So said Jonathan Zdziarski in his O'Reilly webcast today, in which he also demoed a way around the iPhone passcode lock, as promised. To achieve that zoomy minimizing effect every time you press the home button (i.e., every time you finish reading your text messages, emails, web history, contacts-think how many times you press that button), the system takes a full-screen grab and caches it. Which, if you're up to some naughtiness (or your phone gets stolen), isn't something you necessarily want to happen. To the untrained, the cached images disappear after a few seconds, but Zdziarski demonstrated that if you know what you're doing (and you've got over an hour), you can recover the file system and see many, many of these grabs. Gadget Lab is also reporting that Zdziarski said forensics experts have actually used this method to solve serious crimes. You can probably count on two hands the number of people like Zdziarski who actually know how to accomplish this, so it's not like small-time thieves are getting their iPhones scanned regularly. But still, interesting development in iPhone security. [O'Reilly, Gadget Lab]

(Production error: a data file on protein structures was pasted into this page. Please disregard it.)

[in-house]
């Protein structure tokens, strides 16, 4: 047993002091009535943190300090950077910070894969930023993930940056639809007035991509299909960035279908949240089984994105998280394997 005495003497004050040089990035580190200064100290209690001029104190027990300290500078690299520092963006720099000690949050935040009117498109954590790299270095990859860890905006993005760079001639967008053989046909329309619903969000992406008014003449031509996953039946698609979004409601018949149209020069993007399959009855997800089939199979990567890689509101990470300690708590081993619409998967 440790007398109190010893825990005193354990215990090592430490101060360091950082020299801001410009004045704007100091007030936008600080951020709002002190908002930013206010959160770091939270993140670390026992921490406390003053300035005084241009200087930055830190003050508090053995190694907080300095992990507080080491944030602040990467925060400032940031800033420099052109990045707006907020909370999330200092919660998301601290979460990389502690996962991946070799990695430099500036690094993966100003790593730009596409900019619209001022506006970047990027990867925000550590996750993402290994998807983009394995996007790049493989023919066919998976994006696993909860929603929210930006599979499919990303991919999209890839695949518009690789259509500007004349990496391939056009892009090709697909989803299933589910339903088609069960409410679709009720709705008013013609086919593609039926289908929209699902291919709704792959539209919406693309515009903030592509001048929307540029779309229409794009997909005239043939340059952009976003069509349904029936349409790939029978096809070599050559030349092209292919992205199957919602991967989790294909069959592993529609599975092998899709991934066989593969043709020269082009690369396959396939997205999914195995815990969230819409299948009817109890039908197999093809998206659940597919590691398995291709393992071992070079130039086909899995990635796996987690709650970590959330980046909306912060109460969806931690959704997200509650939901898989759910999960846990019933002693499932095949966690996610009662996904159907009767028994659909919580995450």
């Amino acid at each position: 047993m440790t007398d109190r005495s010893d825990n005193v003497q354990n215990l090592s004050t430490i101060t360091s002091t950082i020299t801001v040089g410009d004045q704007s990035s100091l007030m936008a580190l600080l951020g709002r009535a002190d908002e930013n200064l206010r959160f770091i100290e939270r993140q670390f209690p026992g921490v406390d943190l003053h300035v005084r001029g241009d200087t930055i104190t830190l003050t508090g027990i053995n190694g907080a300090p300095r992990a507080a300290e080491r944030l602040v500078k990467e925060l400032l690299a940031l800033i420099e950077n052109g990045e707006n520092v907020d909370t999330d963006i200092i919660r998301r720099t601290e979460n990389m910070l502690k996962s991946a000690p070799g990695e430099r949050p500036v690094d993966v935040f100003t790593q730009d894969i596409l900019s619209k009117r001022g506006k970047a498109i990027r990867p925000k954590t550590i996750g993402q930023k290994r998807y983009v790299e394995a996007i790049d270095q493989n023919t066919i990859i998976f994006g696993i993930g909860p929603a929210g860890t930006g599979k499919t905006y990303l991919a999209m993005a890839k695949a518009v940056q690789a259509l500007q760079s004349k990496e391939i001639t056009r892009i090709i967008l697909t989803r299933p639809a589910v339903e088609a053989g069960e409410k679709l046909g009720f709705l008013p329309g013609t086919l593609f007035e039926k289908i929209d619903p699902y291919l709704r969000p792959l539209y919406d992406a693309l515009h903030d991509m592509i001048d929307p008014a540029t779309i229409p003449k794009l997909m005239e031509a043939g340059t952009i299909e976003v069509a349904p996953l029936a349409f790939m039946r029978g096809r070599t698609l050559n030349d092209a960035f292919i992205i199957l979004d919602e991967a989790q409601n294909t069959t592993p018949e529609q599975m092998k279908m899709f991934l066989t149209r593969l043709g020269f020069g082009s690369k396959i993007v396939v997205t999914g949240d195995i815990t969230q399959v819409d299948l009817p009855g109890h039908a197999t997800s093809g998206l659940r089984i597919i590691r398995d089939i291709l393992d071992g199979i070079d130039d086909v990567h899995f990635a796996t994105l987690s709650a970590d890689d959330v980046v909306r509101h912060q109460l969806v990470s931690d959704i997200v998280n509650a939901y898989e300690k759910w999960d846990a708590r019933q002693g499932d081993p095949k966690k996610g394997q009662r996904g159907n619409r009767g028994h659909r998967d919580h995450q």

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to get around this problem, simply hold home for 6 seconds to exit an app. it will end all of the apps fnctions, and will not show the minimizing effect.